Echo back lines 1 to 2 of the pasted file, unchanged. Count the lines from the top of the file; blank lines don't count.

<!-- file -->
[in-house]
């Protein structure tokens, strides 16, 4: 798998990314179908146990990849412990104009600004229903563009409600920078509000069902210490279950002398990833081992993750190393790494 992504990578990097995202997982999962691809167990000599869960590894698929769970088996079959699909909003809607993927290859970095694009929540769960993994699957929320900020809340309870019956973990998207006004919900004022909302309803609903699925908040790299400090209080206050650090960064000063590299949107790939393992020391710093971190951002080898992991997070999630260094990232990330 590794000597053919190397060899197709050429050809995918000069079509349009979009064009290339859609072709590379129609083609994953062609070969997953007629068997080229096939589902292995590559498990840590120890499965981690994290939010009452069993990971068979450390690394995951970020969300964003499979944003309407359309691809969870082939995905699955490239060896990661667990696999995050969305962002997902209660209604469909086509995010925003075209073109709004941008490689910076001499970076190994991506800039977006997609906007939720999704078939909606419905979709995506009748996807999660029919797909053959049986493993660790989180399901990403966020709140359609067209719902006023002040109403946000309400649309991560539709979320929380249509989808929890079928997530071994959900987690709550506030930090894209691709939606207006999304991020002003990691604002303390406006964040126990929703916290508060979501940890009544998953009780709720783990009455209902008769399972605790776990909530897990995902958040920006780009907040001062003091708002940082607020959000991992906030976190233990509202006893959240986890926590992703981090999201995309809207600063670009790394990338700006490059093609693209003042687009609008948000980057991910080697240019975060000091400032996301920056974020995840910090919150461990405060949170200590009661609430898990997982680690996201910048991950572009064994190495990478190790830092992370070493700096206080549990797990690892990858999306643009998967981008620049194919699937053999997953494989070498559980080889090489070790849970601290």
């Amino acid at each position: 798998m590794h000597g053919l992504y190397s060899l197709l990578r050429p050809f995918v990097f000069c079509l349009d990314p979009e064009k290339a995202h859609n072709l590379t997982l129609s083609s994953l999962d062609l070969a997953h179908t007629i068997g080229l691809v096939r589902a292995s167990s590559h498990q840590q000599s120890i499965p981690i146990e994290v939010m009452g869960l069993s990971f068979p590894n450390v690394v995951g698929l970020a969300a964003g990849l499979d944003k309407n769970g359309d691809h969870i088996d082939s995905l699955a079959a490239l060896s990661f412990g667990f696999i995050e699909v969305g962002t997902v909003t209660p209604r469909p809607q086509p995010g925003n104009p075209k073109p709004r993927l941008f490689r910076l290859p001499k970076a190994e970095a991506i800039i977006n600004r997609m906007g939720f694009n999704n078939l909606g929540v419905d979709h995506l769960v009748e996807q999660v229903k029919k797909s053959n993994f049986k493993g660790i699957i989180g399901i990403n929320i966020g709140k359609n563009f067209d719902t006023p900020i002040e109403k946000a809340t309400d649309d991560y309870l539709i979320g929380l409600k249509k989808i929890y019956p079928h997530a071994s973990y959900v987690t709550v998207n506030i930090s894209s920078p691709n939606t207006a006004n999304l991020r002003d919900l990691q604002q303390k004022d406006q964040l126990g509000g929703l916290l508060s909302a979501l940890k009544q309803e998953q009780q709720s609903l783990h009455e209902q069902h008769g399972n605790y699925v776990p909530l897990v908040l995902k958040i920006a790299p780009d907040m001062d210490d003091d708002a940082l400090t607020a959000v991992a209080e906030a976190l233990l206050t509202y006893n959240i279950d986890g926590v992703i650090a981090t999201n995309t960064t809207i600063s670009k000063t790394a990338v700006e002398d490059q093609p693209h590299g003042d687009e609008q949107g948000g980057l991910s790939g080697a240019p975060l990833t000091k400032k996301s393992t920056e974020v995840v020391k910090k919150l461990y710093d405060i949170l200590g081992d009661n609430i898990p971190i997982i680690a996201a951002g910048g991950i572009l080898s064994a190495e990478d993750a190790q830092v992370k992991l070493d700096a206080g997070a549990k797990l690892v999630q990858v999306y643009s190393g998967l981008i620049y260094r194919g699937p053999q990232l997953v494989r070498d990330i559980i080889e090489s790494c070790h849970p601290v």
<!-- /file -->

[in-house]
């Protein structure tokens, strides 16, 4: 798998990314179908146990990849412990104009600004229903563009409600920078509000069902210490279950002398990833081992993750190393790494 992504990578990097995202997982999962691809167990000599869960590894698929769970088996079959699909909003809607993927290859970095694009929540769960993994699957929320900020809340309870019956973990998207006004919900004022909302309803609903699925908040790299400090209080206050650090960064000063590299949107790939393992020391710093971190951002080898992991997070999630260094990232990330 590794000597053919190397060899197709050429050809995918000069079509349009979009064009290339859609072709590379129609083609994953062609070969997953007629068997080229096939589902292995590559498990840590120890499965981690994290939010009452069993990971068979450390690394995951970020969300964003499979944003309407359309691809969870082939995905699955490239060896990661667990696999995050969305962002997902209660209604469909086509995010925003075209073109709004941008490689910076001499970076190994991506800039977006997609906007939720999704078939909606419905979709995506009748996807999660029919797909053959049986493993660790989180399901990403966020709140359609067209719902006023002040109403946000309400649309991560539709979320929380249509989808929890079928997530071994959900987690709550506030930090894209691709939606207006999304991020002003990691604002303390406006964040126990929703916290508060979501940890009544998953009780709720783990009455209902008769399972605790776990909530897990995902958040920006780009907040001062003091708002940082607020959000991992906030976190233990509202006893959240986890926590992703981090999201995309809207600063670009790394990338700006490059093609693209003042687009609008948000980057991910080697240019975060000091400032996301920056974020995840910090919150461990405060949170200590009661609430898990997982680690996201910048991950572009064994190495990478190790830092992370070493700096206080549990797990690892990858999306643009998967981008620049194919699937053999997953494989070498559980080889090489070790849970601290």